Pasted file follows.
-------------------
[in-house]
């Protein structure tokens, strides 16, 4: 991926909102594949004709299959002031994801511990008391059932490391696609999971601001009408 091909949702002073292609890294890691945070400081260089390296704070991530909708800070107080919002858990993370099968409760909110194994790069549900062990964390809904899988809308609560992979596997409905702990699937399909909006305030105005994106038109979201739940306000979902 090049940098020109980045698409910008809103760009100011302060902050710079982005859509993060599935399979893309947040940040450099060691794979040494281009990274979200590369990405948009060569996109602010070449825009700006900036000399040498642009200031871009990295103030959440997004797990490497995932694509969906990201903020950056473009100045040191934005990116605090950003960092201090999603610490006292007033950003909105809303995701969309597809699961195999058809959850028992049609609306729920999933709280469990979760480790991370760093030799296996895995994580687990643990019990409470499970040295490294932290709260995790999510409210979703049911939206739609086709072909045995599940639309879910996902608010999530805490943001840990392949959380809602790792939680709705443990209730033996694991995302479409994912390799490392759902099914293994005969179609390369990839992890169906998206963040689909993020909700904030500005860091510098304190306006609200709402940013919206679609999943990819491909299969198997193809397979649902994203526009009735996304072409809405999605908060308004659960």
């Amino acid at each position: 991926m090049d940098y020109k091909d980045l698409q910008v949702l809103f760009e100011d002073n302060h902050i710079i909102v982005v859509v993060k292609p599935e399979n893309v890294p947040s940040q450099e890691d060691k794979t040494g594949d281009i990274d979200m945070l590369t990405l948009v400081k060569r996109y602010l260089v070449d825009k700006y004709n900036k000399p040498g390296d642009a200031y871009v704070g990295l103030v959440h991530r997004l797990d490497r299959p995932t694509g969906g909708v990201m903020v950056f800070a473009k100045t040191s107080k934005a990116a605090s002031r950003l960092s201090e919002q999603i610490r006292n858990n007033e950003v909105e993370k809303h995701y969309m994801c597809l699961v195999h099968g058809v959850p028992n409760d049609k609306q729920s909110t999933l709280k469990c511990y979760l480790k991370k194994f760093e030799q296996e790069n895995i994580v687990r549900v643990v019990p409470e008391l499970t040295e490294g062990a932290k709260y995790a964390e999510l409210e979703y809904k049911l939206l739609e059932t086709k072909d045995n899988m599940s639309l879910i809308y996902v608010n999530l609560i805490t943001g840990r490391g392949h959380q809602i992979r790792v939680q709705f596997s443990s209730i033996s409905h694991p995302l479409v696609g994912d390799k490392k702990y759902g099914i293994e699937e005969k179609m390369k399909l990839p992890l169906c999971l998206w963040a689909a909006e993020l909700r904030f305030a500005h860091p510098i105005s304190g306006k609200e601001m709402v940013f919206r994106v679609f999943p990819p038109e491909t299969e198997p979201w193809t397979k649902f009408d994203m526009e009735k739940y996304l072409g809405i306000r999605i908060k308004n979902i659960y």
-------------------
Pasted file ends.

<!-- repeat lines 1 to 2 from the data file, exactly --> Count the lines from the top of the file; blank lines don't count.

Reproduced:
[in-house]
């Protein structure tokens, strides 16, 4: 991926909102594949004709299959002031994801511990008391059932490391696609999971601001009408 091909949702002073292609890294890691945070400081260089390296704070991530909708800070107080919002858990993370099968409760909110194994790069549900062990964390809904899988809308609560992979596997409905702990699937399909909006305030105005994106038109979201739940306000979902 090049940098020109980045698409910008809103760009100011302060902050710079982005859509993060599935399979893309947040940040450099060691794979040494281009990274979200590369990405948009060569996109602010070449825009700006900036000399040498642009200031871009990295103030959440997004797990490497995932694509969906990201903020950056473009100045040191934005990116605090950003960092201090999603610490006292007033950003909105809303995701969309597809699961195999058809959850028992049609609306729920999933709280469990979760480790991370760093030799296996895995994580687990643990019990409470499970040295490294932290709260995790999510409210979703049911939206739609086709072909045995599940639309879910996902608010999530805490943001840990392949959380809602790792939680709705443990209730033996694991995302479409994912390799490392759902099914293994005969179609390369990839992890169906998206963040689909993020909700904030500005860091510098304190306006609200709402940013919206679609999943990819491909299969198997193809397979649902994203526009009735996304072409809405999605908060308004659960």